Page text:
the Fossian trap

Mike Lieber (U28550@UICVM.BITNET)
Mon, 24 Oct 1994 13:05:26 CDT

Dan Foss has set his trap, that clever devil. He starts with "environment",
which is an even bigger quagmire than genetics and intelligence, and he asks
three perfectly reasonable questions--beware the reasonable question, as we
have already seen in this convoluted race thread. To wit (or toquote):

In what sense is society an environment?
Here are my suggestions for consideration by wiser heads.
1. Society is the environment for the human organisms found living in it.
[Note: The word "persons" is eschewed in that many organisms, eg slaves,
may be denied the social construction of "persons."]
2. Society is the environment of itself.
3. Society is the environment of other societies; else it comprises sub-
divisions or subcultures whose environment is both society as a whole
and one another.

His question is a fundamental one, and the answer is that it depends. It
depends on what one means by "environment" and by "society." It also depends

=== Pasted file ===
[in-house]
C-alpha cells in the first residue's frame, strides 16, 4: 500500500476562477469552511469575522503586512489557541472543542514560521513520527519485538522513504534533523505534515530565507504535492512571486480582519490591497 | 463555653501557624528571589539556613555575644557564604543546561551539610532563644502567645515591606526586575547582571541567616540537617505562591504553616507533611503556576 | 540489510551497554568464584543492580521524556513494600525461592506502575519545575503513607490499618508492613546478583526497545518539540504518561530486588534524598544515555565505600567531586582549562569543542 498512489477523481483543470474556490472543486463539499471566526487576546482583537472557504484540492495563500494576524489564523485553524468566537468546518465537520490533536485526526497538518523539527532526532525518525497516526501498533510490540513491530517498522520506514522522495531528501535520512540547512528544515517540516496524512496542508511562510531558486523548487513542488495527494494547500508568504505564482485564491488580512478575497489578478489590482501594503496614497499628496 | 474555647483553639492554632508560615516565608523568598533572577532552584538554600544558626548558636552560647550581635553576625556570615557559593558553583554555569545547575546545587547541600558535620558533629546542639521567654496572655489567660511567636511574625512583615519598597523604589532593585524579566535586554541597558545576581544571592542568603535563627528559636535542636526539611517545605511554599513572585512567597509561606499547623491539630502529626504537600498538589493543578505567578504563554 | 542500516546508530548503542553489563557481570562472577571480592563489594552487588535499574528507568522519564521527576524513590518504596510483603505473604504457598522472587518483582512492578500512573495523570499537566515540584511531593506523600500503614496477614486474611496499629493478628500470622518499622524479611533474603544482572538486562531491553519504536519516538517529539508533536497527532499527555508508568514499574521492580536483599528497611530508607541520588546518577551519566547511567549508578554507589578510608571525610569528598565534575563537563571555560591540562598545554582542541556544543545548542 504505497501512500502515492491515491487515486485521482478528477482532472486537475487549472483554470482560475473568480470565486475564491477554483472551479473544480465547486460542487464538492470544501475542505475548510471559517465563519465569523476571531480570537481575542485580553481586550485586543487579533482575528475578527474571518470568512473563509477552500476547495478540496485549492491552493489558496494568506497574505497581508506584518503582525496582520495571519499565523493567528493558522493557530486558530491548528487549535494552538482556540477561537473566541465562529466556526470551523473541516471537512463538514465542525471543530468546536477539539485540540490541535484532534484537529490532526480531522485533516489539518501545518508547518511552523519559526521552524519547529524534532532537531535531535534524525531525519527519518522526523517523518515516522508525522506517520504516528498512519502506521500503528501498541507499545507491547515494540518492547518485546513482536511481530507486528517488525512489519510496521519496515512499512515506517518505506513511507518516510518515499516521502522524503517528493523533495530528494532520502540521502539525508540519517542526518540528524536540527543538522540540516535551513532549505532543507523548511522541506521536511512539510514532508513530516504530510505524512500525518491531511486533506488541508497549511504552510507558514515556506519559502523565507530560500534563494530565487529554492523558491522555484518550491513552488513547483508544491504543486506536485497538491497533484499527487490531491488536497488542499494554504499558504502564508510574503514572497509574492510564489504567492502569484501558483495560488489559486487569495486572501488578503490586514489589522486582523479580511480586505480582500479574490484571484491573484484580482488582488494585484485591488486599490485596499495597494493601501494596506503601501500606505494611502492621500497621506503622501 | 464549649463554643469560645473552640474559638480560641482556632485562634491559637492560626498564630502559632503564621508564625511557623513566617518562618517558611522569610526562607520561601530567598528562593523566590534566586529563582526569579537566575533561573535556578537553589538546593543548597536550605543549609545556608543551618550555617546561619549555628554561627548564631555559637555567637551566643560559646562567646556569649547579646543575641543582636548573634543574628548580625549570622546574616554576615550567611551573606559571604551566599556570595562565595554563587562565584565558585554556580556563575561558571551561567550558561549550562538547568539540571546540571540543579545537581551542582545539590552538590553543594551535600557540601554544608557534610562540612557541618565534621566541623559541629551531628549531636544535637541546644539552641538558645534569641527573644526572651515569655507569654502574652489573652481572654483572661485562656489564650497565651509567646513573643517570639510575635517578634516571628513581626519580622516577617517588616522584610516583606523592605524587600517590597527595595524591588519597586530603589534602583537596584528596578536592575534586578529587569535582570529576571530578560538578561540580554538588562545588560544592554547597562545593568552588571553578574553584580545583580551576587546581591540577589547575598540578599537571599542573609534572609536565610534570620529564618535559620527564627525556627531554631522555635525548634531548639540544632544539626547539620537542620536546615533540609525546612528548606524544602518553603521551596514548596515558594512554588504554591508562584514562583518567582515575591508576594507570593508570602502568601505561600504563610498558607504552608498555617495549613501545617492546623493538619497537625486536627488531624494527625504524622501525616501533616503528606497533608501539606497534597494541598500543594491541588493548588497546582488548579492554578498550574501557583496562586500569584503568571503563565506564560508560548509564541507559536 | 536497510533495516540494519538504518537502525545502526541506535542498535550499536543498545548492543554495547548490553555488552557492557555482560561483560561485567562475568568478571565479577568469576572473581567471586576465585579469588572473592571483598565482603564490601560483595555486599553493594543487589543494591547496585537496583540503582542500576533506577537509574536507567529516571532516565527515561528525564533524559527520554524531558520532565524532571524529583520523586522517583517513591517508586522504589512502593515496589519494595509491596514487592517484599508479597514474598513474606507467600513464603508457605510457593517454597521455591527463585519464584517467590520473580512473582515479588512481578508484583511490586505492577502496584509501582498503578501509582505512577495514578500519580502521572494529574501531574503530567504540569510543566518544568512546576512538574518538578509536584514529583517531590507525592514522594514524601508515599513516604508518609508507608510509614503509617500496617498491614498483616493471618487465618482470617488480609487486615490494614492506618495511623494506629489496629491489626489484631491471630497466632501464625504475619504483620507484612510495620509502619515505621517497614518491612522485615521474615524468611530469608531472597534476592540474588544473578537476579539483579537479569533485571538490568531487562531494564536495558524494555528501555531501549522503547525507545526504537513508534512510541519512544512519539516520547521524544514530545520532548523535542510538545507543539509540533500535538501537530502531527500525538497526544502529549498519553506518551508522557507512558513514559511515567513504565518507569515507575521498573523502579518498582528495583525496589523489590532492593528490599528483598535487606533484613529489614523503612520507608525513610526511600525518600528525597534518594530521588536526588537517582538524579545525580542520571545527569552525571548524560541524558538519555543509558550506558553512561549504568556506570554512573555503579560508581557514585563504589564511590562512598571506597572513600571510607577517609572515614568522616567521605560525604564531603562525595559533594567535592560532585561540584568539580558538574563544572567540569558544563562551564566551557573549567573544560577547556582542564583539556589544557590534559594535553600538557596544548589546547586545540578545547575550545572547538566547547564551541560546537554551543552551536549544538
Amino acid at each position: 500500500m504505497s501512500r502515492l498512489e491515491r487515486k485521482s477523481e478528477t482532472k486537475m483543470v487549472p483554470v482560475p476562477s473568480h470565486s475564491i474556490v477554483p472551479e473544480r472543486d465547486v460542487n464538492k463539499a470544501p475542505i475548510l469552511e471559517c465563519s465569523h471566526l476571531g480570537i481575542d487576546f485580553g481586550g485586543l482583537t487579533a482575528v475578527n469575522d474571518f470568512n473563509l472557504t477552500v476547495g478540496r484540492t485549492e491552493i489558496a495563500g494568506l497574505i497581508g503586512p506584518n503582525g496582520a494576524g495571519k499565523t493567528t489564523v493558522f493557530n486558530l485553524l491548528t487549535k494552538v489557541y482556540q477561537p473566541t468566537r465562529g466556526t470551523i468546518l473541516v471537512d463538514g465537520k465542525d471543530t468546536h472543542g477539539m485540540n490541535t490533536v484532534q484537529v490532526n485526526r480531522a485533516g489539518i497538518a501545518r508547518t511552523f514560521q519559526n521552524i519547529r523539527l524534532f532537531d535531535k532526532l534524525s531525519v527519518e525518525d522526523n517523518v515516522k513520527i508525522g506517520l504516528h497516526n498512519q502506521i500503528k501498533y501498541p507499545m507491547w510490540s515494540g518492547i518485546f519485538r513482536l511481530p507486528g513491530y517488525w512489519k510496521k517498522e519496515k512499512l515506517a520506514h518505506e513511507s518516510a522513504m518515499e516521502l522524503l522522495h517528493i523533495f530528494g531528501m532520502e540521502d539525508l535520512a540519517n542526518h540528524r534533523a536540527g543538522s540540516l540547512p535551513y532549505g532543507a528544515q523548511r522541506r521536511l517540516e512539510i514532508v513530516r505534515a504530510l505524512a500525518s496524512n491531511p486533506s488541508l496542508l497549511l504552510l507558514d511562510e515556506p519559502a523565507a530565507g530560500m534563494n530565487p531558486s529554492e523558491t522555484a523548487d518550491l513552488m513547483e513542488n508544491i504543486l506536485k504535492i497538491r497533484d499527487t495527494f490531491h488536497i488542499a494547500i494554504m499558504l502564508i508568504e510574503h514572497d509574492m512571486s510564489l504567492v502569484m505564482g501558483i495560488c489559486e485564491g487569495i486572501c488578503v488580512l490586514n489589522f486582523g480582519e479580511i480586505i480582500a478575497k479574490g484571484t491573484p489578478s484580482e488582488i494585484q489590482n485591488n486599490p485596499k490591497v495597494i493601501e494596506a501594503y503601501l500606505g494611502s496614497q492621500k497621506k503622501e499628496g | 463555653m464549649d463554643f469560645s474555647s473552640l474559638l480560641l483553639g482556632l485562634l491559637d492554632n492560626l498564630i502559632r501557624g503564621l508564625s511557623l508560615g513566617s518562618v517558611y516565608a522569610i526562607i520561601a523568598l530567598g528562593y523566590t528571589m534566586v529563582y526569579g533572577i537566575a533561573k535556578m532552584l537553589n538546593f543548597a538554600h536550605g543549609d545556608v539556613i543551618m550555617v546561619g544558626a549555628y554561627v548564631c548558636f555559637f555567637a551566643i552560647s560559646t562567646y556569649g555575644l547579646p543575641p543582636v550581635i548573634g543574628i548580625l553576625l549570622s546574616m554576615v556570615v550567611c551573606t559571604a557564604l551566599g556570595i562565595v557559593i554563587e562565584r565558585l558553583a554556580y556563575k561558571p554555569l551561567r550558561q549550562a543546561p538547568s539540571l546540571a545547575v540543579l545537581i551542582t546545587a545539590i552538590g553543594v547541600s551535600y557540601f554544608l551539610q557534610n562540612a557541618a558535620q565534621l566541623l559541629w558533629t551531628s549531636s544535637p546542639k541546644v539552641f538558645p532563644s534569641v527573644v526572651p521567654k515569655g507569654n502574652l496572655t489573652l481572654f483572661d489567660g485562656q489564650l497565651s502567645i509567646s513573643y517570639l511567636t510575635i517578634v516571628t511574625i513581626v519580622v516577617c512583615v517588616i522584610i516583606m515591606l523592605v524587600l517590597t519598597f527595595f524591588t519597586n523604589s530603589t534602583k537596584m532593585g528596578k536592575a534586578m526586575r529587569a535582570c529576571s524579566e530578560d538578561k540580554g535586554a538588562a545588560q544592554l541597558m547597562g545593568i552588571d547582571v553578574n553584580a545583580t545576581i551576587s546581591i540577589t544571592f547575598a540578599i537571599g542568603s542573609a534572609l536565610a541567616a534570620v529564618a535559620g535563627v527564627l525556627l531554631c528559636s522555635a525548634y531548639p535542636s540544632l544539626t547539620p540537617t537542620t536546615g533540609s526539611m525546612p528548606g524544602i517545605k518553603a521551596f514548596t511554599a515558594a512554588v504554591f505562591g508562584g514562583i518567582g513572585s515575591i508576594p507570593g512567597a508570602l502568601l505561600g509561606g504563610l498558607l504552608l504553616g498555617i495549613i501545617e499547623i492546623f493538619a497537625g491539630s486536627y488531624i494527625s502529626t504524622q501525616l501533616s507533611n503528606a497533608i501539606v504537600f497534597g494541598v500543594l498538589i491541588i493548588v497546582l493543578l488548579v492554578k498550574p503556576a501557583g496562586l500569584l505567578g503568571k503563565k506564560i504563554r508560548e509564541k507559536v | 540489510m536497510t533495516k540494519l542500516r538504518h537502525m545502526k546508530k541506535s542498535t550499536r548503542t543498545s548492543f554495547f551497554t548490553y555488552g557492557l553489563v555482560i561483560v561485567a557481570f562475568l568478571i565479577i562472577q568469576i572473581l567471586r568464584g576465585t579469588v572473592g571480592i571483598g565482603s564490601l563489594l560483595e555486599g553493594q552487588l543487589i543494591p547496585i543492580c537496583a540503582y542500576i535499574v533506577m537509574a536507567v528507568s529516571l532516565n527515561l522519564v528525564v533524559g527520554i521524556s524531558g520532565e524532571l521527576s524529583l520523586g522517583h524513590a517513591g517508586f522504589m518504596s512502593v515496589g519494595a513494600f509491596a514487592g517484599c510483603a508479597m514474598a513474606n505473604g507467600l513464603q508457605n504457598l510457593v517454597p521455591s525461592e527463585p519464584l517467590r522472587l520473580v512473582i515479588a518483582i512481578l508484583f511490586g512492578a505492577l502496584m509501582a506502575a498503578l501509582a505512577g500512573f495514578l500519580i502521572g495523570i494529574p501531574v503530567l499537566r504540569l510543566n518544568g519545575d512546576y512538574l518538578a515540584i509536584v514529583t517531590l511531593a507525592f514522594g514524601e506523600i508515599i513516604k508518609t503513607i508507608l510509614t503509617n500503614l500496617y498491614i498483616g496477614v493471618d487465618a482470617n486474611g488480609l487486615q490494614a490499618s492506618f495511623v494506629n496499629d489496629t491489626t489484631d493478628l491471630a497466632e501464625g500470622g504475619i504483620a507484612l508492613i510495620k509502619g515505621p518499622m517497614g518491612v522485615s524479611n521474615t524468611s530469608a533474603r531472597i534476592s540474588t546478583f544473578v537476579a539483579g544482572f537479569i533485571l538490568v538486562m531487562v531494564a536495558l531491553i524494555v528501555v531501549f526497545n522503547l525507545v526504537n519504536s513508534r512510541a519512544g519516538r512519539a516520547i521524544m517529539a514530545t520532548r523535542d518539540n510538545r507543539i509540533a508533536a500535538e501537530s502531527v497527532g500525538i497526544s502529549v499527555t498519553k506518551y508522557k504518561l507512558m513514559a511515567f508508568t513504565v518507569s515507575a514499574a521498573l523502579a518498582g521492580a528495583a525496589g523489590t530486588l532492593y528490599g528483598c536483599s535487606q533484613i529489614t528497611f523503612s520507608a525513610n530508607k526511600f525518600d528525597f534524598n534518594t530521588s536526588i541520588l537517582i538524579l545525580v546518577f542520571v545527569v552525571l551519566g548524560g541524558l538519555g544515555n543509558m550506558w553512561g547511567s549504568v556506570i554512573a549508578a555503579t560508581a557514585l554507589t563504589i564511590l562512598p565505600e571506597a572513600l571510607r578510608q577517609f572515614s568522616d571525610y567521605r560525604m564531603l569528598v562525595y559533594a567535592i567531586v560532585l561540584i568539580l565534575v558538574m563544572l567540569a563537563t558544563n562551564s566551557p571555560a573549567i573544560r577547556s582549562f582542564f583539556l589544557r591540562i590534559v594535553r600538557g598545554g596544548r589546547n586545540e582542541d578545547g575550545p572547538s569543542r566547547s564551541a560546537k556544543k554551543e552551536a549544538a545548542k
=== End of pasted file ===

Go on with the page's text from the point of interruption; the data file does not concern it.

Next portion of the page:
on the conceptual framework within which these concepts (a) make sense and (b)
function. Without a specification of one's framework--where I am coming from--
Dan's question and its 3 correlaries are a trap. Dan knows very well that I
approach these questions from a cybernetic systems framework. While that
framework demands a specification of the system under observation and a
delineation of its boundary such that the environment is any set of variables
not included in the system, it also includes the observer, who is free to
draw and redraw the boundary as the purposes of observation or the level of
observation changes. So, for example, if I'm interested in how Polynesian
fishermen organize their work, then the fish are part of their environment. If
I'm observing the relationship between fishermen and fish, then the fish are
part of the system, and the reefs, islets, coral heads, channels, winds, tides,
ocean, etc., are parts of the environment. Indeed, an important part of the
research is the identification of and the ORGANIZATION of the environment.
One other variable--the most crucial for explanatory purposes--is whose orderly